We plan to develop a novel oxide semiconductor heterojunc-tion device by fabricating a heterojunction based on combina-tions of various oxide semiconductors, such as NiO and ZnO, followed by the development of a doping technique for oxide semiconductors to control carrier type and concentrations. We also plan to build on our past success in fabricating high-performance HBTand phototransistors and to develop MEMS by combining elements developed with energy-harvesting ele-ments using nanowires capable of driving transistors without batteries. While the main focus of our current research is semiconduc-tors, our motto is If its interesting, then study it! True to our motto, we expect to continue producing remarkable results well into the future.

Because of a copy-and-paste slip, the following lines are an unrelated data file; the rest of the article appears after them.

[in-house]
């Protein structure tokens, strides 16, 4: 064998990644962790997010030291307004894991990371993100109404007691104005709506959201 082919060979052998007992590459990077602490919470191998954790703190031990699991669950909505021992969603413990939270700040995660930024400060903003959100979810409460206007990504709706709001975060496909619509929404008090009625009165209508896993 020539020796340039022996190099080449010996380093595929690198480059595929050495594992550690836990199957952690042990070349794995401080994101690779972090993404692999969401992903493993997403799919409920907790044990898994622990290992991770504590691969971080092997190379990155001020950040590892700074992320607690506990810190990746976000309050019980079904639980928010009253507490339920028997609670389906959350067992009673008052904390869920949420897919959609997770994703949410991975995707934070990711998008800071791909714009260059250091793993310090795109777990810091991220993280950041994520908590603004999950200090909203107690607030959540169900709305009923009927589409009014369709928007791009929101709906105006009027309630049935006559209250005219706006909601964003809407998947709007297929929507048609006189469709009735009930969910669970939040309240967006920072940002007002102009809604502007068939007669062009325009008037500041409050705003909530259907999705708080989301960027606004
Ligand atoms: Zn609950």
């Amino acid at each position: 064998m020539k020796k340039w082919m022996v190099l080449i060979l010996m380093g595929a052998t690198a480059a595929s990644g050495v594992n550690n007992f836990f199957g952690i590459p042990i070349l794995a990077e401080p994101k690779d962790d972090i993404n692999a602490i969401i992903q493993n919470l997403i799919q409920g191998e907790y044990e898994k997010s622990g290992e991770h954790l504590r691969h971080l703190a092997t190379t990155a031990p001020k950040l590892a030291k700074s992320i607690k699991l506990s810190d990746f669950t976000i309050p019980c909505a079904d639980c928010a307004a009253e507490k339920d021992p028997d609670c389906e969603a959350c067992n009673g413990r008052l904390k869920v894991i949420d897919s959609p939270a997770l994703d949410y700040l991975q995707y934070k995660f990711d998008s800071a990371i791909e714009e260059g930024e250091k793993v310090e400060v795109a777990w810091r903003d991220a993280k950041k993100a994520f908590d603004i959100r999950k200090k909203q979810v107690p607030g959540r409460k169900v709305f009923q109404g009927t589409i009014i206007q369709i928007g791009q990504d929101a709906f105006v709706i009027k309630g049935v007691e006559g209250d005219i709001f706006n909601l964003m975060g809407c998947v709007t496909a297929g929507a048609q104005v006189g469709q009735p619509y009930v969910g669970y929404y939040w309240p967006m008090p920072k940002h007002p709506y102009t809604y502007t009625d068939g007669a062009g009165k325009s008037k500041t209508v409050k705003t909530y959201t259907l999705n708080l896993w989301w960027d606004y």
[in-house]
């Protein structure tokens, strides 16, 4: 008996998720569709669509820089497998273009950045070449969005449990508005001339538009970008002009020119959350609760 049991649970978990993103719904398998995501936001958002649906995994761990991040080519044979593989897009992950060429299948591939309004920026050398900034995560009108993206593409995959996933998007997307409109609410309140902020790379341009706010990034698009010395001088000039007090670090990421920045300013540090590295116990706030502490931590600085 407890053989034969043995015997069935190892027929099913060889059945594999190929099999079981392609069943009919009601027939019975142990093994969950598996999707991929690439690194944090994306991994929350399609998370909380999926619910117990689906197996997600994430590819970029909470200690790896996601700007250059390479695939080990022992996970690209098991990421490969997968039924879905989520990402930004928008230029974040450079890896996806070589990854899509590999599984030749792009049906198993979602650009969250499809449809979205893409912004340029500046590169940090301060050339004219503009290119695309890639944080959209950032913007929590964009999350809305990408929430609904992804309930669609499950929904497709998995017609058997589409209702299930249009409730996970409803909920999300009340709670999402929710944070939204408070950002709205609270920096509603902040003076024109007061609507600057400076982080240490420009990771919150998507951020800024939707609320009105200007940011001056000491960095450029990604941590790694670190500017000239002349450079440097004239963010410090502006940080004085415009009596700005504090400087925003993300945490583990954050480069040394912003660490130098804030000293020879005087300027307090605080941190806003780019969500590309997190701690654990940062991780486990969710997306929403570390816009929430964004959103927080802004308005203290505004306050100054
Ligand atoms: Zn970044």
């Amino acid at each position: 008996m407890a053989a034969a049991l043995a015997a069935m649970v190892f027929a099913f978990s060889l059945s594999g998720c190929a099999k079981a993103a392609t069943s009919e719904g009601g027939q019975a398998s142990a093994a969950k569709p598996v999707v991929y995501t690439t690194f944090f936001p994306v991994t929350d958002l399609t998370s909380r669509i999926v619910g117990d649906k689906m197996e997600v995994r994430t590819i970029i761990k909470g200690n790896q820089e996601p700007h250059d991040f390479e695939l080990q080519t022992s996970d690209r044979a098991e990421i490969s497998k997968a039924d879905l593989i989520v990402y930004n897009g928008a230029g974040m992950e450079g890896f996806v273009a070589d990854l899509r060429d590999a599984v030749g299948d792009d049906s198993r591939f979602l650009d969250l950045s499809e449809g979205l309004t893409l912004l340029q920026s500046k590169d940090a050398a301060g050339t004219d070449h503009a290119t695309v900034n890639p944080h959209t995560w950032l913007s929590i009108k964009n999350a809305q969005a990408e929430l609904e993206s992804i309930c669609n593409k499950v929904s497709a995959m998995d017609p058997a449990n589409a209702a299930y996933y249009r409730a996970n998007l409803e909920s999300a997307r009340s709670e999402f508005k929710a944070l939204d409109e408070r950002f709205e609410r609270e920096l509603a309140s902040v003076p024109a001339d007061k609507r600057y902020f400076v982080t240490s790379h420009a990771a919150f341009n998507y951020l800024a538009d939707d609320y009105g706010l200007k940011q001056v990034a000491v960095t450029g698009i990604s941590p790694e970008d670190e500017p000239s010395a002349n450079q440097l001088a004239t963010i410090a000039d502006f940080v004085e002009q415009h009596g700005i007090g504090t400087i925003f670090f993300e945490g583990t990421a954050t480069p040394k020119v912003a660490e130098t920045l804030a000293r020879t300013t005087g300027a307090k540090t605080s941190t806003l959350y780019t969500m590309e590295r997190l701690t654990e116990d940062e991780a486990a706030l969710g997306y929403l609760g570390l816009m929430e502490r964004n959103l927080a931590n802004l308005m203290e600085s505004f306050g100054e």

Information and Communication Technology

    Class-100 cleanroom for photolithography

    Class-10000 cleanroom for semiconductor processing (1)

    Class-10000 cleanroom for semiconductor processing (2)

    Metal organic chemical vapor deposition (MOCVD) apparatus for fabricating compound semiconductor devices